This is not the first time that Cardinal Ortega has spoken out on events
The head of the Catholic Church in Cuba says it is in one of its worst crises in recent times and people are openly criticising the socialist system.
Cardinal Jaime Ortega told a local Catholic newsletter that there was a national consensus that the government make the necessary changes "quickly".
He also urged the Communist authorities to free all political prisoners.
Cuba is suffering its worst economic hardship since the slump that followed the collapse of the Soviet Union.
The global economic crisis, the continued US trade embargo, and recent hurricanes have all had an impact on the state-run economy.
The BBC's Michael Voss in Havana says this is not the first time that Cardinal Ortega has spoken out on current events in Cuba, but his interview with Palabra Nueva (New Word) was more outspoken than most.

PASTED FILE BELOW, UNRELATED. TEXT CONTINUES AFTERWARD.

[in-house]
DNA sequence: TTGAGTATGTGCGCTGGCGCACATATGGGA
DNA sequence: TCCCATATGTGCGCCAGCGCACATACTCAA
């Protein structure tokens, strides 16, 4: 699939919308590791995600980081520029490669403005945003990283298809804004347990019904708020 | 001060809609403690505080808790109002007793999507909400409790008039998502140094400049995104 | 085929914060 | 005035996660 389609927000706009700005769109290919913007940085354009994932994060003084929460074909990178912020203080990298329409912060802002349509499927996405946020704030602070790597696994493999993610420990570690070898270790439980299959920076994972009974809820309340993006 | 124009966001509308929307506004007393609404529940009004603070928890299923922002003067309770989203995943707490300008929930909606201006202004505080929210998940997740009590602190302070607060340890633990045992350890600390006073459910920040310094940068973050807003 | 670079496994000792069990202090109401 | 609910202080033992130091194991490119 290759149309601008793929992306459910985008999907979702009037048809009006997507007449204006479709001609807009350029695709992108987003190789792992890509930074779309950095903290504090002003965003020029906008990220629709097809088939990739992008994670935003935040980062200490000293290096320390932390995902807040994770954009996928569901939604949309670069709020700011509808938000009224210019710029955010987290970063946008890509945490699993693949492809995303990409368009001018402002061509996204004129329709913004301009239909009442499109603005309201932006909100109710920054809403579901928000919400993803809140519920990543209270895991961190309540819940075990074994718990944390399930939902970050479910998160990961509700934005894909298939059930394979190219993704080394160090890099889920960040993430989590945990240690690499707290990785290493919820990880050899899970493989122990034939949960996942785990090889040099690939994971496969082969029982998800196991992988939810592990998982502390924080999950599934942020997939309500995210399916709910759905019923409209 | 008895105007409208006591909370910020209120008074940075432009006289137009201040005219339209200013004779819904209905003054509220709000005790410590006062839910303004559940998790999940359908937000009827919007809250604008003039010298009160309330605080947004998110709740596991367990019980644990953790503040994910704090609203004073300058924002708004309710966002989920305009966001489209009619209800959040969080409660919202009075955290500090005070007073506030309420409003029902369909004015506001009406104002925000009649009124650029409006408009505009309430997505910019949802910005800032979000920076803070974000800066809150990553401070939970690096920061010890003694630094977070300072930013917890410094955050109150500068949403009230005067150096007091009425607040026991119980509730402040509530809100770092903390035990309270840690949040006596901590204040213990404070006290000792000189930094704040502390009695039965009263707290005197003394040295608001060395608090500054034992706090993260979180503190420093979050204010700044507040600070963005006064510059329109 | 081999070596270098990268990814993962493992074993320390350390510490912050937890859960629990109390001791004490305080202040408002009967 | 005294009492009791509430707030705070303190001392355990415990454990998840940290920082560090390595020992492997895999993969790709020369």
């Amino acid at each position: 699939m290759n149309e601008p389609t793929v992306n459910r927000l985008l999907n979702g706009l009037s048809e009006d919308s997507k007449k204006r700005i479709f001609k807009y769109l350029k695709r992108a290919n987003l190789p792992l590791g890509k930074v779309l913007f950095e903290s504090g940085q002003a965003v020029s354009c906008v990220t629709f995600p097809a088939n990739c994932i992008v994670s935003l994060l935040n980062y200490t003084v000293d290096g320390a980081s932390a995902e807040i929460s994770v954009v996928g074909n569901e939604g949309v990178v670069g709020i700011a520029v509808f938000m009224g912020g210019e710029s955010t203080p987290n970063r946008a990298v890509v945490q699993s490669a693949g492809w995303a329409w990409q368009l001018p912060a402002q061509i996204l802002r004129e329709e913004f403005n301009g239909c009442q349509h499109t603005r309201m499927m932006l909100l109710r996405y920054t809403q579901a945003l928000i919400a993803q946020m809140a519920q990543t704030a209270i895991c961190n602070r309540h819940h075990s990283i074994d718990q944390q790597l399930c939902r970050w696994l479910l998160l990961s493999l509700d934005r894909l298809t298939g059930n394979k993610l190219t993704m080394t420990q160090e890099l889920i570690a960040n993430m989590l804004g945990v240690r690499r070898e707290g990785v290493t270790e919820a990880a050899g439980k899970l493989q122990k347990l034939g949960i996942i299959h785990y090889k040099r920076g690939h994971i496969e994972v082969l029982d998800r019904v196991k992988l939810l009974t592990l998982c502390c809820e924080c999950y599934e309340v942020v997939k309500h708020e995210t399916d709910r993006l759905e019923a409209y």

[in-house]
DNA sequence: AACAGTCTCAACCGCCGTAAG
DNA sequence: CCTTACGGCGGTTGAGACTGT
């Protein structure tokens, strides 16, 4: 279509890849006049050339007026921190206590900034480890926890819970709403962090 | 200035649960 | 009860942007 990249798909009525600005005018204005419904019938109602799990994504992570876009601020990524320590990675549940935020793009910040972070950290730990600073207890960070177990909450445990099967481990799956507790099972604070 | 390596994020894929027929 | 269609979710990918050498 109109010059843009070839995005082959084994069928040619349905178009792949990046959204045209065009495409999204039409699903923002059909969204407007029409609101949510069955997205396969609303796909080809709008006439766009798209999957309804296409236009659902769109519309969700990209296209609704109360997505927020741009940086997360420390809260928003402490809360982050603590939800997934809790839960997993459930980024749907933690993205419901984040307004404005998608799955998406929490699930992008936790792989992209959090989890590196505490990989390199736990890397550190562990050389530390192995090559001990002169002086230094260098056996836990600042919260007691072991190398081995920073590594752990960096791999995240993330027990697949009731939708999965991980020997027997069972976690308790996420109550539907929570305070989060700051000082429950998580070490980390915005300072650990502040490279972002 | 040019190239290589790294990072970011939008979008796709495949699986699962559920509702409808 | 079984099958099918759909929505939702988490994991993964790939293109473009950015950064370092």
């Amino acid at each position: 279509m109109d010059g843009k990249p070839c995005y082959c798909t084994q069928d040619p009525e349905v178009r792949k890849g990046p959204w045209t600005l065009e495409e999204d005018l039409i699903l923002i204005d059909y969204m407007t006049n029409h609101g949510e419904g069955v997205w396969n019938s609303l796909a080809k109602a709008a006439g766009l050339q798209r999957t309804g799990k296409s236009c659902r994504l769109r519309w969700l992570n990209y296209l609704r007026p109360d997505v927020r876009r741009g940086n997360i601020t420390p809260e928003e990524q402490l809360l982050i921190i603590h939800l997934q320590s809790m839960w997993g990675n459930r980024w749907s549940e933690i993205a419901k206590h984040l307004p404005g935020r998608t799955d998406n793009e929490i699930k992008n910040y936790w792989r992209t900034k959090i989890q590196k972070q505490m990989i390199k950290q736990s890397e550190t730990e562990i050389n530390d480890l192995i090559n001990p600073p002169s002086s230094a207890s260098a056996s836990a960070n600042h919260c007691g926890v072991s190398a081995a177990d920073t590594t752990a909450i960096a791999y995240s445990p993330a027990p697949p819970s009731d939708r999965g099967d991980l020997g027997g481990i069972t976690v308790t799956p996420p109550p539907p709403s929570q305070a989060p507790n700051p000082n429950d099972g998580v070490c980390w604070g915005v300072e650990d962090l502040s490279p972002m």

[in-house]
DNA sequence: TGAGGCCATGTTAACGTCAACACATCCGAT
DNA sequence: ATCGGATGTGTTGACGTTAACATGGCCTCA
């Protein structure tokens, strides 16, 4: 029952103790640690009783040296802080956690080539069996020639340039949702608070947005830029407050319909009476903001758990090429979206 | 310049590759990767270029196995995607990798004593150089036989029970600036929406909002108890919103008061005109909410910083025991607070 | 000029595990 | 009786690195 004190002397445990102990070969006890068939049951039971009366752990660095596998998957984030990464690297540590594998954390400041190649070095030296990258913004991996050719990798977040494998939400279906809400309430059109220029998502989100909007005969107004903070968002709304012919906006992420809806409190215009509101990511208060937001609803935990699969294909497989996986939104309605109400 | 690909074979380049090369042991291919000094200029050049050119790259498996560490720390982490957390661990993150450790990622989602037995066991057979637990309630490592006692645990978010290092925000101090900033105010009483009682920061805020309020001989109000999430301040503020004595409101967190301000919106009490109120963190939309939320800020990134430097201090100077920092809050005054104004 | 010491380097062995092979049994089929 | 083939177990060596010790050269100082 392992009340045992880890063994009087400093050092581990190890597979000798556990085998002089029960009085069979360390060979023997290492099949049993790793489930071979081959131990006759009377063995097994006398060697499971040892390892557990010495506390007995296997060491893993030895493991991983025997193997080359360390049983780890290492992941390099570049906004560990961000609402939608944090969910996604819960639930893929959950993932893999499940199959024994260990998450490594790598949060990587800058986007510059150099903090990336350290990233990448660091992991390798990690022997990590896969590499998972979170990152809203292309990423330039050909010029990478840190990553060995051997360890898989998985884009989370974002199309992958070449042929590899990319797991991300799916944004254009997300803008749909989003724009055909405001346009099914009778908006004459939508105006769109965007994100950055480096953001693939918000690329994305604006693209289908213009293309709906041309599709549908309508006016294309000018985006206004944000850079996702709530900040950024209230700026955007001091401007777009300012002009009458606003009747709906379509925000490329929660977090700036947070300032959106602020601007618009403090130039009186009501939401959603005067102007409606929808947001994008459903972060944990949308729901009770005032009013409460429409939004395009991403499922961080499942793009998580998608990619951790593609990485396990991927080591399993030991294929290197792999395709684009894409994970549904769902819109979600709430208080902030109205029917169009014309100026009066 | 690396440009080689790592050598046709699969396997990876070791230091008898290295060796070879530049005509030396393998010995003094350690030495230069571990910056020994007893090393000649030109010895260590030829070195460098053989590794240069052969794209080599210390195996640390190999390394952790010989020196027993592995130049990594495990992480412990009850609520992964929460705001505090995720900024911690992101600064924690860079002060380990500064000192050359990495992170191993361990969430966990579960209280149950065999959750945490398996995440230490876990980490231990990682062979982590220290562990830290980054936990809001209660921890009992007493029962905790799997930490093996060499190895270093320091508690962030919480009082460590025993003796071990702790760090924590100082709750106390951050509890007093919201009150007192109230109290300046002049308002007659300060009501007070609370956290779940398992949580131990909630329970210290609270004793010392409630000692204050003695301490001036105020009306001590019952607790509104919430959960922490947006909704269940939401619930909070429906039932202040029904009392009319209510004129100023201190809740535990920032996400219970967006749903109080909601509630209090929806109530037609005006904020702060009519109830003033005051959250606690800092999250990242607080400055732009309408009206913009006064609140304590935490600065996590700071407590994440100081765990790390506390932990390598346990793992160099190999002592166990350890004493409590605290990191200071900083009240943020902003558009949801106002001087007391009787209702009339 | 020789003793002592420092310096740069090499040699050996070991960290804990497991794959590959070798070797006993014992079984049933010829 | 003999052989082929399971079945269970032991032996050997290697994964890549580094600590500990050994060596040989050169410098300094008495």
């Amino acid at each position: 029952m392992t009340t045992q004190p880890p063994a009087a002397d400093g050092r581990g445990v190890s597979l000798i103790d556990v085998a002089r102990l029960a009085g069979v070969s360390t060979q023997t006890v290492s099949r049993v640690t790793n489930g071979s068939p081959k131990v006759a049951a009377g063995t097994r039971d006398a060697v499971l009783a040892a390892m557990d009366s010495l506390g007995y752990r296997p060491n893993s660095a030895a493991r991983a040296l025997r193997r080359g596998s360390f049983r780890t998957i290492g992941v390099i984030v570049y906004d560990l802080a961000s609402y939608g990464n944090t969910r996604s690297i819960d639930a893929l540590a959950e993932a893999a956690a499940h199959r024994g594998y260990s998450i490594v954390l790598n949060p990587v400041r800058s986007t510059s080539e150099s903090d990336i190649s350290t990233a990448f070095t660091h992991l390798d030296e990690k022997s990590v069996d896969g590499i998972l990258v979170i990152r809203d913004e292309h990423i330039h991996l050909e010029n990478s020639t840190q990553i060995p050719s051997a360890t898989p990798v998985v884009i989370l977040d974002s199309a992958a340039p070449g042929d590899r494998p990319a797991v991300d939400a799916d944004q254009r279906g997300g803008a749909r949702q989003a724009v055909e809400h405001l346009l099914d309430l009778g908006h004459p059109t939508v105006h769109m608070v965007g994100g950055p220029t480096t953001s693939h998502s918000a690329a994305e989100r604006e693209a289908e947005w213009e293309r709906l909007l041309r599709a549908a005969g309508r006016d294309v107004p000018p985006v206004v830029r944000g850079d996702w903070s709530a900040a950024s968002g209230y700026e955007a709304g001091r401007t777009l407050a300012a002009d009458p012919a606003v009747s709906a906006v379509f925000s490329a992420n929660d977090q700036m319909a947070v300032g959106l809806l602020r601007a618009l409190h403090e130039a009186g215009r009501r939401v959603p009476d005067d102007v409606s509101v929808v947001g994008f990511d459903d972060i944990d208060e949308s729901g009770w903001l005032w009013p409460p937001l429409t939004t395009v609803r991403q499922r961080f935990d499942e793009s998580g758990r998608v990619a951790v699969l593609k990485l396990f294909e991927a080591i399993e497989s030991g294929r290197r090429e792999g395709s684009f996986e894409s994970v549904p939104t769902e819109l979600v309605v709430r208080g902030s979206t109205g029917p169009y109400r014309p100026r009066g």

The 73-year-old prelate said that people were openly talking about the deficiencies in Cuba's socialist system, calling it a Stalinist-style bureaucracy producing apathetic workers and low productivity.
The cardinal criticised the intimidation and arrest of dissidents and protesters
"Our country is in a very difficult situation," he warned. "Certainly the most difficult we have lived in this 21st Century."
President Raul Castro has put through some small-scale economic reforms, but warned that further changes will take time, our correspondent says.
Cardinal Ortega said that people differed over how to solve Cuba's woes, but that everyone agreed that "the necessary changes are made quickly".
"I think this feeling has become a form of national consensus, and its delay is producing impatience and unease among the people."
He also referred to the recent death of a dissident hunger-striker in jail and the growing harassment of the "Ladies in White" - the wives and mothers of political prisoners - actions he called "distressing".
He also criticised US President Barack Obama for failing to restart a genuine dialogue with Cuba, and following his predecessors' policy of demanding reforms as a prerequisite to end the trade embargo.